anelok: more light
werner at almesberger.net
Sat Sep 28 11:44:53 EDT 2013
Last week, the sky was clear a few times and I tried to see how the
display did (at 7.5 V) in bright midday sunlight.
Exposed directly to the sun, you couldn't even tell whether it was
on. Providing a bit of shadow with a hand made it somewhat
readable. Then I tried the competition: two cell phones. They
didn't fare any better.
So, a clear 3:0 victory for the sun.
Since a password safe isn't really a standalone device, it's
probably okay if it's only as good as the rest of the field when
it comes to daylight use. In any case, I think it's sufficient for
Then, I had a second look at the article about the font:
The logo on the PCB looks familiar. And indeed, here is the board:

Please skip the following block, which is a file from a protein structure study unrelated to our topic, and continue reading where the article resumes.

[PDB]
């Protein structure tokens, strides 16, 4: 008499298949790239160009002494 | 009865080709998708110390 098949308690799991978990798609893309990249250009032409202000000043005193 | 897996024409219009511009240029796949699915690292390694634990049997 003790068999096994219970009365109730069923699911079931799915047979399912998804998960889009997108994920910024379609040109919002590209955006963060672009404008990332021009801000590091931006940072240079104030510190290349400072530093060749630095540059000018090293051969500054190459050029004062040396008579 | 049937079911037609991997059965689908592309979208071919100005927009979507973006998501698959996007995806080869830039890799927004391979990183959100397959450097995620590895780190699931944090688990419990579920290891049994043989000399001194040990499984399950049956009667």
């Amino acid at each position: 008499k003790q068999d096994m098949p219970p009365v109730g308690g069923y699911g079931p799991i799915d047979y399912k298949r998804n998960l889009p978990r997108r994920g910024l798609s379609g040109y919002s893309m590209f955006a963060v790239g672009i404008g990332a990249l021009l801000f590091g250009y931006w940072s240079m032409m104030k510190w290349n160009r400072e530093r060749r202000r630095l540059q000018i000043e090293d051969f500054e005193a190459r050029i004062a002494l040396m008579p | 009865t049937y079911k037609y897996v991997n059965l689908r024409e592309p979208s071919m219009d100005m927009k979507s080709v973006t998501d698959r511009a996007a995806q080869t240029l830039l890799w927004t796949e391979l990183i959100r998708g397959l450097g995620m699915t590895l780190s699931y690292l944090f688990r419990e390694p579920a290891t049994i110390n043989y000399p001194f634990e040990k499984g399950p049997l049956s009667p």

The technical specs of the panel are identical to ours. Their
circuit is slightly different, with the main difference being the
pixel current resistor. (According to the various data sheets,
what they have should fry their pixels, but other effects may
conspire to effectively make the current-control resistor
irrelevant, see below.)
They also use the charge pump and I really wonder whether their
panel (for which they say they don't have a data sheet) is really
electrically identical to the 0.96" panel, as they claim. A quick
search led me first here
then, a search for the data sheet,
And this one looks like an older version of the data sheet I got
from EastRising, also with 12 V. So my guess would be that I'm not
the only one who's happy to operate a 12 V panel at 7.5 V :)
The makers of the UG-2864KSWLG01 themselves also list this display
in the "3.3V Supply for Embedded Charge Pump Function" category:
And of course, that charge pump delivers "only" 7.5 V.
WiseChip with their UG-2864KSWLG01 would also be a second source,
which is the most important result I take from all this.
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